In part one of our blog series "Understanding Carbohydrates," we defined "bad carbs" as highly-glycemic starches, in addition to other food categories that raise blood sugar levels. Who were the leading culprits? Potatoes, rice, pasta and most processed foods (which are predominant in our supermarkets and restaurants) are the enemy!
We provided a Glycemic Index which identified food items with a score of 56 or higher as bad carbs, and we established this index as the best source for distinguishing bad from good carbs, while tossing aside the highly-misguided Food Pyramid Guide (that our Federal Government has been publishing for years) into the garbage bin of history.
How do we make good carbs an integral part of our diet?
It would seem that our choices are limited to bran for starches, and nuts and beans for proteins. The good news is that we are not limited to these options, but we will get to more food choices later.
First, we need to remember the ultimate strategy. Our bodies break down carbs into sugars, so choosing higher fiber carbs is key! High fiber carbs take longer to break down, which means our bodies have more lasting energy.[i]
With this in mind, follow these three daily steps to introduce higher fiber "good carbs" into your diet.
- Eat at least five servings per day of fruits and vegetables, or the equivalent of two cups of fruit or five cups of vegetables. This will likely add 10 more grams of fiber to your daily regimen.
- Include beans and bean products in your diet. More simply, eat a half cup of cooked beans, which will add 4 to 8 grams of fiber to your day.
- Switch to whole grains anywhere possible. Yes, this means buns, rolls, bread, tortillas, pasta and crackers. This third step is crucial in knocking out the low fiber carbs that predominate our American diet.[ii] For many of us who love pasta too much to quit, whole-wheat pasta provides up to three times more fiber than the refined white flour varieties.[iii]
Do your homework!
There is a universe of good carb alternatives that are delicious and provide essential nutrients, which can lead to improved health outcomes. Check out "25 Best Carbs That Will Uncover Your Abs."
- Some favorites include Kamut, a not-so-nutty grain that is an excellent source for heart-healthy Omega-3 fatty acids and protein. It also reduces cholesterol and blood sugar!
- Pink Lady Apples have the highest level of antioxidant flavonoids (a fat-burning compound) of any apple. Tip: If you can’t find Pink Ladies, know that all apples are among the best sources of fiber, regardless of variety!
- A smaller list from EatingWell includes popcorn – the ultimate snack alternative to chips and other junk foods. One tablespoon in the air popper has 3 grams of fiber and is equivalent to one of your three daily recommended servings of whole grain. That’s right, natural popcorn is a whole grain!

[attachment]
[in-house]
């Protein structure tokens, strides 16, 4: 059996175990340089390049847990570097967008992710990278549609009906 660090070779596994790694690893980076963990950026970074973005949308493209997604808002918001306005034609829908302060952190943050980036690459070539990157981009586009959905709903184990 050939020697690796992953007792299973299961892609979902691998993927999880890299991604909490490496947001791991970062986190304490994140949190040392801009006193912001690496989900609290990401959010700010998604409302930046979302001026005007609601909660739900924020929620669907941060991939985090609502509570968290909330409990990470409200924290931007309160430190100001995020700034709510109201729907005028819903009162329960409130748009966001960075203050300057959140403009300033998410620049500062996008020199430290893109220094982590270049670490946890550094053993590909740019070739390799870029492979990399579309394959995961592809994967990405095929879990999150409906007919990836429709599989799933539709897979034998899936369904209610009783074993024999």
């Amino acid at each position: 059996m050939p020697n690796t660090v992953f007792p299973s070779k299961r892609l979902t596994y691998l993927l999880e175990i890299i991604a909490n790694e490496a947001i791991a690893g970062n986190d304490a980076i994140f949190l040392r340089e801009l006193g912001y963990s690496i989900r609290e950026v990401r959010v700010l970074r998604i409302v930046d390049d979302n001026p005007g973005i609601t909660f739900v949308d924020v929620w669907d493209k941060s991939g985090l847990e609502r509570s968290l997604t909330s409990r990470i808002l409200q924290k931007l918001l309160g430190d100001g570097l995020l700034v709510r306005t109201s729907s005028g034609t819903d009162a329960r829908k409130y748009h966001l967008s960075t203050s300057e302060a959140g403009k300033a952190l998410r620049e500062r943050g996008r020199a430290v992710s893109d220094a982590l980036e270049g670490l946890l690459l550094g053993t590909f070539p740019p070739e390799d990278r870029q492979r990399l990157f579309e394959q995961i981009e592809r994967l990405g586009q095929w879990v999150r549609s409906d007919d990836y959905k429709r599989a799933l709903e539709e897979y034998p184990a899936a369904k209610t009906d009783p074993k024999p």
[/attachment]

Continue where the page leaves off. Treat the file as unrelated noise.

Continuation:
Try new things!
Although several of the good carbs that you find in your research may not be the most exciting to the taste buds, they certainly satisfy hunger cravings and lack the "addictive" element associated with bad "starchy" carbs that make you hungry an hour after you eat them.
Part of the fun of exploring new foods and recipes is that you will find new flavors that are pleasing to the palate, especially when you are combining other healthy ingredients.
- For example, when cooking with quinoa, barley, bulgar, wheat berries and other whole grains, you can use natural flavor enhancers like fresh juices, salt-free herbs, spices and seasonings, as well as onion and garlic.
- You can also pair these foods with vegetables and other healthy proteins, especially fish!
It is all about the TIMING...
For those trying to lose weight or build muscle, eating good carbs before and after a workout is essential for building sustainable energy and curbing appetite throughout the day.
For best results, divide your good carbs evenly among meals and snacks each day. Try to get the majority of your carbohydrates from foods that are packed with nutrients and are naturally low in carbs, like non-starchy vegetables. Some of the best examples are broccoli, leafy greens, eggplant and artichokes.
Once you break through the metaphoric shackles of the American diet and are able to enjoy healthier outcomes due to the introduction of good carbs in your daily regimen, you can focus on how to get the right amount of carbohydrates, protein and fats into your diet. These three categories are known as macronutrients or macros. Counting macros properly will be more important than just counting calories.
For now, focus on leaving the bad carbs behind and enjoying the good carbs that are right for your body!